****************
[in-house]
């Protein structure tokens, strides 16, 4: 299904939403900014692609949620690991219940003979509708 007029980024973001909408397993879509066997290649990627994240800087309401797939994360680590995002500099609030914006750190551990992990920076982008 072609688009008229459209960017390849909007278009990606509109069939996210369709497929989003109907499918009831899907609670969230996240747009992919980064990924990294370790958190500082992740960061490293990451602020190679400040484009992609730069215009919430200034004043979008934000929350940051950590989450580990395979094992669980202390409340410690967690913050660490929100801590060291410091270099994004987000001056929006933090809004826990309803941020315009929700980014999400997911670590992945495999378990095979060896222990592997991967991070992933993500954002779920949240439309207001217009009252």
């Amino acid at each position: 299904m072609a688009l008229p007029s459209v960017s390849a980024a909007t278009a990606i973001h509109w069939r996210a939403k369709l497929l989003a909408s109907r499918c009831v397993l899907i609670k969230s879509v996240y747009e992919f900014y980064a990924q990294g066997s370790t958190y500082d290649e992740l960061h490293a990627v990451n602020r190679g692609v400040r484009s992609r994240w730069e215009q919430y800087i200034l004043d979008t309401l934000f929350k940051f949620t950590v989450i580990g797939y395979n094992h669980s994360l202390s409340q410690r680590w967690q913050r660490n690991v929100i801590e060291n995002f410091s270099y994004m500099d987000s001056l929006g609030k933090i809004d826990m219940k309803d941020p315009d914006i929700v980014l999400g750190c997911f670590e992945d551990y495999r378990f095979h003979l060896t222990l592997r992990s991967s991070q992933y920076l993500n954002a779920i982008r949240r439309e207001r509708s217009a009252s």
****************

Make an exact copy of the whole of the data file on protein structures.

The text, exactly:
[in-house]
């Protein structure tokens, strides 16, 4: 299904939403900014692609949620690991219940003979509708 007029980024973001909408397993879509066997290649990627994240800087309401797939994360680590995002500099609030914006750190551990992990920076982008 072609688009008229459209960017390849909007278009990606509109069939996210369709497929989003109907499918009831899907609670969230996240747009992919980064990924990294370790958190500082992740960061490293990451602020190679400040484009992609730069215009919430200034004043979008934000929350940051950590989450580990395979094992669980202390409340410690967690913050660490929100801590060291410091270099994004987000001056929006933090809004826990309803941020315009929700980014999400997911670590992945495999378990095979060896222990592997991967991070992933993500954002779920949240439309207001217009009252």
């Amino acid at each position: 299904m072609a688009l008229p007029s459209v960017s390849a980024a909007t278009a990606i973001h509109w069939r996210a939403k369709l497929l989003a909408s109907r499918c009831v397993l899907i609670k969230s879509v996240y747009e992919f900014y980064a990924q990294g066997s370790t958190y500082d290649e992740l960061h490293a990627v990451n602020r190679g692609v400040r484009s992609r994240w730069e215009q919430y800087i200034l004043d979008t309401l934000f929350k940051f949620t950590v989450i580990g797939y395979n094992h669980s994360l202390s409340q410690r680590w967690q913050r660490n690991v929100i801590e060291n995002f410091s270099y994004m500099d987000s001056l929006g609030k933090i809004d826990m219940k309803d941020p315009d914006i929700v980014l999400g750190c997911f670590e992945d551990y495999r378990f095979h003979l060896t222990l592997r992990s991967s991070q992933y920076l993500n954002a779920i982008r949240r439309e207001r509708s217009a009252s």